This post will outline the first three of the core lessons I took from “A Guide to the Good Life” by William Irvine.

Tranquility & Virtue

At the core of stoic philosophy stand the concepts of Tranquility and Virtue.

Tranquility is described as the “psychological state marked by the absence of negative emotions”, such as grief, anger or anxiety. However, this is not a zombie-esque state of “not feeling anything”, but instead the presence of positive emotions, untainted by negative ones.

Interestingly, Tranquility and Virtue are symbiotic. If you are not tranquil, your mind will be distracted by the negative emotions and your judgement will be less reasonable. This in turn prevents you from moving towards Virtue. Your emotions triumph over your intellect.


Challenges and adversities in life are reframed into a sparring-like context. If fate hits you hard, you should regard it as a type of training situation.

Adversities we encounter in life are mere training. These things that we shudder and tremble at are for the good of the persons to whom they come.

We can observe how application of this thought changes emotional responses. Instead of being frustrated and resenting an unfortunate event (note how these are all negative emotions), you shall view the broken Nutella jar and lost Love as an opportunity to practice your Virtue.

Negative visualization

Contemplating bad things happening to you is powerful. Why?

Firstly, and less importantly, it helps you be mentally prepared if fate strikes. However, the more interesting effect of imagining yourself getting fucked over in every imaginable fashion, is that you start appreciating not being fucked in these ways.

Let me elaborate.


Usually, things go a little like this: You have quite a lot of stuff. If you’re reading this, I’m assuming that you at least have access to the internet. But you’re pretty much used to it at this point. And chances are, you want something right now, would just love to have it! Nothing would make you happier. Be it that slick new piece of tech gadget, that girl or boy next door looking so damn fine, a new pair of shoes. And I’ll be bold and state that after you get it, you’ll eventually lose your appreciation for it and it’ll stop giving you joy. This is natural, we adapt, even to what we have.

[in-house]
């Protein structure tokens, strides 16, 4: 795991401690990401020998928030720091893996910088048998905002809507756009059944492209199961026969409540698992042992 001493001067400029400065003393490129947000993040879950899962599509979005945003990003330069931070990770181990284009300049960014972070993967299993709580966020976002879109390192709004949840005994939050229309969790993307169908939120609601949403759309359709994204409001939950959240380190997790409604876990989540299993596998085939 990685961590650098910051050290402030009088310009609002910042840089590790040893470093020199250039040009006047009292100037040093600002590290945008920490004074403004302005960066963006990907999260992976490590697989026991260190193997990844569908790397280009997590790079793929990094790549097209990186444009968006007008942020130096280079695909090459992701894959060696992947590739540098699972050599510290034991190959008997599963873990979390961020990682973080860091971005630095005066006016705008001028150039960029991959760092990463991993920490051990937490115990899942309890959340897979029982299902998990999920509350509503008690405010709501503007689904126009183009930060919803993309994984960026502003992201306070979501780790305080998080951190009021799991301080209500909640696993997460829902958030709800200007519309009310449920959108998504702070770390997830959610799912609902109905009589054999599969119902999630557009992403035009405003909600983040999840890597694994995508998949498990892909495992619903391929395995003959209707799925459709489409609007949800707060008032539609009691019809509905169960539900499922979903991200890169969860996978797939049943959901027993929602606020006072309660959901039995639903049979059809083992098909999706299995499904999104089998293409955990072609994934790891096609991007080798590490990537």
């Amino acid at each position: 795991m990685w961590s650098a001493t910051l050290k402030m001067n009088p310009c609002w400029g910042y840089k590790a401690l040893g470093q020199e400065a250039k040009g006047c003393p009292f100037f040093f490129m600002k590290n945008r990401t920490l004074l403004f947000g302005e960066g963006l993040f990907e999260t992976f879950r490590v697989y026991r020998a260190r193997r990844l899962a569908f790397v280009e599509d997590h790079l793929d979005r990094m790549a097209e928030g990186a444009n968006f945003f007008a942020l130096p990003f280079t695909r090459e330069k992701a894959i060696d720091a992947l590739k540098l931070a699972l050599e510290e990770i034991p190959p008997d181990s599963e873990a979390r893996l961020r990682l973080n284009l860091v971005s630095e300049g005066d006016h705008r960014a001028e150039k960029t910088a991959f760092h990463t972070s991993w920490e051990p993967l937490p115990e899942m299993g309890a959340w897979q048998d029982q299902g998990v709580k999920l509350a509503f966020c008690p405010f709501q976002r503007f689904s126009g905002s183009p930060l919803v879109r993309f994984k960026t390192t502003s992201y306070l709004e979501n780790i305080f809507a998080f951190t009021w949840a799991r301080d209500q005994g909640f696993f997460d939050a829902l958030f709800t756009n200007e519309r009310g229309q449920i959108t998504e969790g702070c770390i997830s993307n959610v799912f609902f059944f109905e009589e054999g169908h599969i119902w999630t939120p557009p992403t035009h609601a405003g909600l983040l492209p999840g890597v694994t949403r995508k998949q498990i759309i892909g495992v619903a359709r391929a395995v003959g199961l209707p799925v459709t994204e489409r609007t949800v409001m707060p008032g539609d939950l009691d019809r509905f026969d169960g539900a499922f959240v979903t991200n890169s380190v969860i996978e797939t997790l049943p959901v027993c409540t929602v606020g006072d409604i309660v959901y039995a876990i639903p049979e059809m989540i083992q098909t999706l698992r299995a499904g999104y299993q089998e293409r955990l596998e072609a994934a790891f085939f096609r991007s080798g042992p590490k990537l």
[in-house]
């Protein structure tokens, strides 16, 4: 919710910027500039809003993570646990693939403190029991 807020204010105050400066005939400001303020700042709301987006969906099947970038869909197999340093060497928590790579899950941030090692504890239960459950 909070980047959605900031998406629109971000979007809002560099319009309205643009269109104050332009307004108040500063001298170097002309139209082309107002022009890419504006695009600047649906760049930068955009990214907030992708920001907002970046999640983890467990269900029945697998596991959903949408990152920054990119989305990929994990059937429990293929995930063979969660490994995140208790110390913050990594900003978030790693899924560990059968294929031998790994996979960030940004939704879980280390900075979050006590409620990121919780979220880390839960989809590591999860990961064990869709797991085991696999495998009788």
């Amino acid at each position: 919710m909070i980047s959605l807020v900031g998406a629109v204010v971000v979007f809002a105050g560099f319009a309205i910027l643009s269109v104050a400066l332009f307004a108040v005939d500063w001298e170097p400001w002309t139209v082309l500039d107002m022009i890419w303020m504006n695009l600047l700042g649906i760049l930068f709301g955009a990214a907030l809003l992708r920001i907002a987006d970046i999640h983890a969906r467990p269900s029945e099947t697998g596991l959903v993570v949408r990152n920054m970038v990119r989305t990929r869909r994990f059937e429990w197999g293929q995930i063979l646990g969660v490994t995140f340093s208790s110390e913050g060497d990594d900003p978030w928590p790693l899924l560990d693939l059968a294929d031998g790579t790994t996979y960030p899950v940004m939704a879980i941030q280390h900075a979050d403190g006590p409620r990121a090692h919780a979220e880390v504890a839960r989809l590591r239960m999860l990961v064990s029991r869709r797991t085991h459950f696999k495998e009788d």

We are also dopamine junkies (the stuff in your brain that gives you that rush when you get something new). When our appreciation wears off and we grow accustomed to the thing we just wanted so much, we eventually want something new to give us a new rush. We start chasing the next thing.

Stoics think that we can rejuvenate our passion for the things we already have by imagining how it would be to lose them. This does not mean getting pessimistic or even fatalistic. This means realizing that you’re not entitled to have all these nice things.

All we have is on loan from Fortune, which can reclaim it at any time, and without advance notice.

This lets us re-learn to appreciate what we have. By that, we can cut the cycle of wanting and chasing the next thing in pursuit of satisfaction short. It puts our first world problems into perspective.

Again, observe how this lends itself to attaining Tranquility by taking away the negative emotion of being unfulfilled because you don’t have the new iPhone X, and replacing it with the gratitude for having a phone that allows you to talk to your loved ones from anywhere.

Choosing your battles

The core of the next lesson is categorizing things you do and face into three categories.


If you have complete control over something, engage with it fully. No one can keep you from succeding but yourself.

In contrast, if you have no control, your actions have no impact on the outcome at all. All effort invested is wasted. Therefore, you should not be concerned with it.

The category right between those, to me, is the most interesting.

Internal & external goals

Suppose you’re really ambitious in playing a sport. You play a match, try really hard and still, you lose. Pretty upsetting, right? Notice what your frame of mind is when you focus on the outcome of winning. This outcome is not fully within your control. Your training efforts and how focused you are improve your chances of winning, but you cannot be sure. Call this an external goal.

If you are really attached to being the winner, failing to win will be crushing. It will disrupt your Tranquility. Furthermore, if you’re behind on that match, you will probably get frustrated and play worse.

Now contrast this mindset with someone who plays with the goal of playing to the best of his / her ability and trying to get better. This goal is way farther within your control. Call this an internal goal. Even if you lose the game, you can attain your personal goal and retain your Tranquility. Additionally, playing your best will support your chances of eventually getting to win!

Internalizing your goals is advisable for matters that are not fully controllable by you. This isolates you from the negative emotions of uncontrollable outcomes. Meanwhile, you move forward.

Let’s wrap up for now, hope this was useful to you. I’ll see you on the other side.